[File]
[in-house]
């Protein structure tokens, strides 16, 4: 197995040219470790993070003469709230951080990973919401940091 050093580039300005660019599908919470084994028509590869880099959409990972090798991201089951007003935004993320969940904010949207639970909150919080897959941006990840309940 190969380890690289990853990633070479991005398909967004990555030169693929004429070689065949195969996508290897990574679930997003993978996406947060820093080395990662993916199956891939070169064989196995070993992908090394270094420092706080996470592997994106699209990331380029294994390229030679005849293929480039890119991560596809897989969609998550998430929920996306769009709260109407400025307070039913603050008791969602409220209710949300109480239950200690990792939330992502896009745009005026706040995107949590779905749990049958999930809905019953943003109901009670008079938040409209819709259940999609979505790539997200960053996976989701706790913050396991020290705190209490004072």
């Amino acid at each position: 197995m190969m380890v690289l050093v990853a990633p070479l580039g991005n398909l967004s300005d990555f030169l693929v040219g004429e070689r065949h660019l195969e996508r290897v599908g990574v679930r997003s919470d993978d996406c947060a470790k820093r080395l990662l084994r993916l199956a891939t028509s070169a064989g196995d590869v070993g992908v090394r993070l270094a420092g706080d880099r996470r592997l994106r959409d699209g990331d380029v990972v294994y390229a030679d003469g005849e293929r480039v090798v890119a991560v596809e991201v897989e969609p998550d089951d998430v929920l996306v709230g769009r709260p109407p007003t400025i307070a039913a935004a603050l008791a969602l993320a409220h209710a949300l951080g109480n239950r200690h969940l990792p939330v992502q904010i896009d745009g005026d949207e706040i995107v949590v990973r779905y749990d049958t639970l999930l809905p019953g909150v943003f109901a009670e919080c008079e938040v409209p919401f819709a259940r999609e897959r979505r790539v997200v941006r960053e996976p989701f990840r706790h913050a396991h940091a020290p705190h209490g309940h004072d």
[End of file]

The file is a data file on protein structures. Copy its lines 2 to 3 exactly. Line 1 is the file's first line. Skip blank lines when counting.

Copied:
């Protein structure tokens, strides 16, 4: 197995040219470790993070003469709230951080990973919401940091 050093580039300005660019599908919470084994028509590869880099959409990972090798991201089951007003935004993320969940904010949207639970909150919080897959941006990840309940 190969380890690289990853990633070479991005398909967004990555030169693929004429070689065949195969996508290897990574679930997003993978996406947060820093080395990662993916199956891939070169064989196995070993992908090394270094420092706080996470592997994106699209990331380029294994390229030679005849293929480039890119991560596809897989969609998550998430929920996306769009709260109407400025307070039913603050008791969602409220209710949300109480239950200690990792939330992502896009745009005026706040995107949590779905749990049958999930809905019953943003109901009670008079938040409209819709259940999609979505790539997200960053996976989701706790913050396991020290705190209490004072």
């Amino acid at each position: 197995m190969m380890v690289l050093v990853a990633p070479l580039g991005n398909l967004s300005d990555f030169l693929v040219g004429e070689r065949h660019l195969e996508r290897v599908g990574v679930r997003s919470d993978d996406c947060a470790k820093r080395l990662l084994r993916l199956a891939t028509s070169a064989g196995d590869v070993g992908v090394r993070l270094a420092g706080d880099r996470r592997l994106r959409d699209g990331d380029v990972v294994y390229a030679d003469g005849e293929r480039v090798v890119a991560v596809e991201v897989e969609p998550d089951d998430v929920l996306v709230g769009r709260p109407p007003t400025i307070a039913a935004a603050l008791a969602l993320a409220h209710a949300l951080g109480n239950r200690h969940l990792p939330v992502q904010i896009d745009g005026d949207e706040i995107v949590v990973r779905y749990d049958t639970l999930l809905p019953g909150v943003f109901a009670e919080c008079e938040v409209p919401f819709a259940r999609e897959r979505r790539v997200v941006r960053e996976p989701f990840r706790h913050a396991h940091a020290p705190h209490g309940h004072d």